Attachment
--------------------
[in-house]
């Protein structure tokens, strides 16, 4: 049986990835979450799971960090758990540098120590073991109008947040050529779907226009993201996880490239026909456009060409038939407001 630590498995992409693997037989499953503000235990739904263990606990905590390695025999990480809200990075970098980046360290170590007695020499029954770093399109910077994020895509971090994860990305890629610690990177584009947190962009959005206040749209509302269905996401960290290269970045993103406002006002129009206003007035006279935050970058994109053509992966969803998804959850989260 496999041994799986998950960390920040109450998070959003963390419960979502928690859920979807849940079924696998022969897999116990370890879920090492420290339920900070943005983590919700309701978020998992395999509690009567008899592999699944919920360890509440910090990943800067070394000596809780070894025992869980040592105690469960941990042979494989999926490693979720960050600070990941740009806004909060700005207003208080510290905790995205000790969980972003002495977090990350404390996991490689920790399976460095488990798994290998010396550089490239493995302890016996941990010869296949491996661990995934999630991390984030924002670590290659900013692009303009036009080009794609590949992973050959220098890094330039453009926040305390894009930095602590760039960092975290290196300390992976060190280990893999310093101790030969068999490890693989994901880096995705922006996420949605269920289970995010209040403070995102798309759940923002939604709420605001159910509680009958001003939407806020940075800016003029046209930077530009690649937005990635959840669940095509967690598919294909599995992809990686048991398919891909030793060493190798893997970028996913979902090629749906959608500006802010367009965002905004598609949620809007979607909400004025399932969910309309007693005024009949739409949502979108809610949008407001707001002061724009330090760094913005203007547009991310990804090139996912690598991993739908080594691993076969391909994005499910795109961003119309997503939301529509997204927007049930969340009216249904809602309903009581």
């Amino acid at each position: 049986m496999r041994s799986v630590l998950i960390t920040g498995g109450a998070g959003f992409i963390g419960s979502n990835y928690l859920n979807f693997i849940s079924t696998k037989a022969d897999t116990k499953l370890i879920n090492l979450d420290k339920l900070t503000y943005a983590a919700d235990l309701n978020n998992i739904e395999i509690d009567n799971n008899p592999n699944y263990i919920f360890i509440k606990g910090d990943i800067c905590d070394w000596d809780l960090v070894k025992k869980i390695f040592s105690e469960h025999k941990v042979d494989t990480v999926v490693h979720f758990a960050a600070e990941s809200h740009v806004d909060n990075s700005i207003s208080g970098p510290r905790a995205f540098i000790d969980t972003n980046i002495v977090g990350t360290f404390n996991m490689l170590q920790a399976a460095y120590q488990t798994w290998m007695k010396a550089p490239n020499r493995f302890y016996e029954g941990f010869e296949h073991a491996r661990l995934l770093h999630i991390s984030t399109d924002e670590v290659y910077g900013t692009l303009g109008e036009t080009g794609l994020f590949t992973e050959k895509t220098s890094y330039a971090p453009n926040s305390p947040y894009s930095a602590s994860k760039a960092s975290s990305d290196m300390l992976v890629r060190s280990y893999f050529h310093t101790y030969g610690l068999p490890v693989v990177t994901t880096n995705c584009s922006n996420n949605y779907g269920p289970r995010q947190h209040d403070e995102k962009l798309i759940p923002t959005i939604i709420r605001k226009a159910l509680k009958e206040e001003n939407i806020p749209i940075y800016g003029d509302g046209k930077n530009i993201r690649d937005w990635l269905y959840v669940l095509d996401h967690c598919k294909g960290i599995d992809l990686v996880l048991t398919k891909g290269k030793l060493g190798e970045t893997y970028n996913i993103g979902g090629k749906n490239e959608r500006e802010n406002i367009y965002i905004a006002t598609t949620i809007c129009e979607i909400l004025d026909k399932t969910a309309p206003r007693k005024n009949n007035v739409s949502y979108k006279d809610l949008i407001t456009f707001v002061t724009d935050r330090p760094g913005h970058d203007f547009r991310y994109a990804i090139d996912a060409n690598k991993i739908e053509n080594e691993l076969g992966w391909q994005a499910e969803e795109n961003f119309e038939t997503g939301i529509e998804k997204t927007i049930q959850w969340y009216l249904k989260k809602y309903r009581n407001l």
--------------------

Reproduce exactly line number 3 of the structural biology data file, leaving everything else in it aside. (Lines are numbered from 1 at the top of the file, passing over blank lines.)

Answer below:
């Amino acid at each position: 049986m496999r041994s799986v630590l998950i960390t920040g498995g109450a998070g959003f992409i963390g419960s979502n990835y928690l859920n979807f693997i849940s079924t696998k037989a022969d897999t116990k499953l370890i879920n090492l979450d420290k339920l900070t503000y943005a983590a919700d235990l309701n978020n998992i739904e395999i509690d009567n799971n008899p592999n699944y263990i919920f360890i509440k606990g910090d990943i800067c905590d070394w000596d809780l960090v070894k025992k869980i390695f040592s105690e469960h025999k941990v042979d494989t990480v999926v490693h979720f758990a960050a600070e990941s809200h740009v806004d909060n990075s700005i207003s208080g970098p510290r905790a995205f540098i000790d969980t972003n980046i002495v977090g990350t360290f404390n996991m490689l170590q920790a399976a460095y120590q488990t798994w290998m007695k010396a550089p490239n020499r493995f302890y016996e029954g941990f010869e296949h073991a491996r661990l995934l770093h999630i991390s984030t399109d924002e670590v290659y910077g900013t692009l303009g109008e036009t080009g794609l994020f590949t992973e050959k895509t220098s890094y330039a971090p453009n926040s305390p947040y894009s930095a602590s994860k760039a960092s975290s990305d290196m300390l992976v890629r060190s280990y893999f050529h310093t101790y030969g610690l068999p490890v693989v990177t994901t880096n995705c584009s922006n996420n949605y779907g269920p289970r995010q947190h209040d403070e995102k962009l798309i759940p923002t959005i939604i709420r605001k226009a159910l509680k009958e206040e001003n939407i806020p749209i940075y800016g003029d509302g046209k930077n530009i993201r690649d937005w990635l269905y959840v669940l095509d996401h967690c598919k294909g960290i599995d992809l990686v996880l048991t398919k891909g290269k030793l060493g190798e970045t893997y970028n996913i993103g979902g090629k749906n490239e959608r500006e802010n406002i367009y965002i905004a006002t598609t949620i809007c129009e979607i909400l004025d026909k399932t969910a309309p206003r007693k005024n009949n007035v739409s949502y979108k006279d809610l949008i407001t456009f707001v002061t724009d935050r330090p760094g913005h970058d203007f547009r991310y994109a990804i090139d996912a060409n690598k991993i739908e053509n080594e691993l076969g992966w391909q994005a499910e969803e795109n961003f119309e038939t997503g939301i529509e998804k997204t927007i049930q959850w969340y009216l249904k989260k809602y309903r009581n407001l």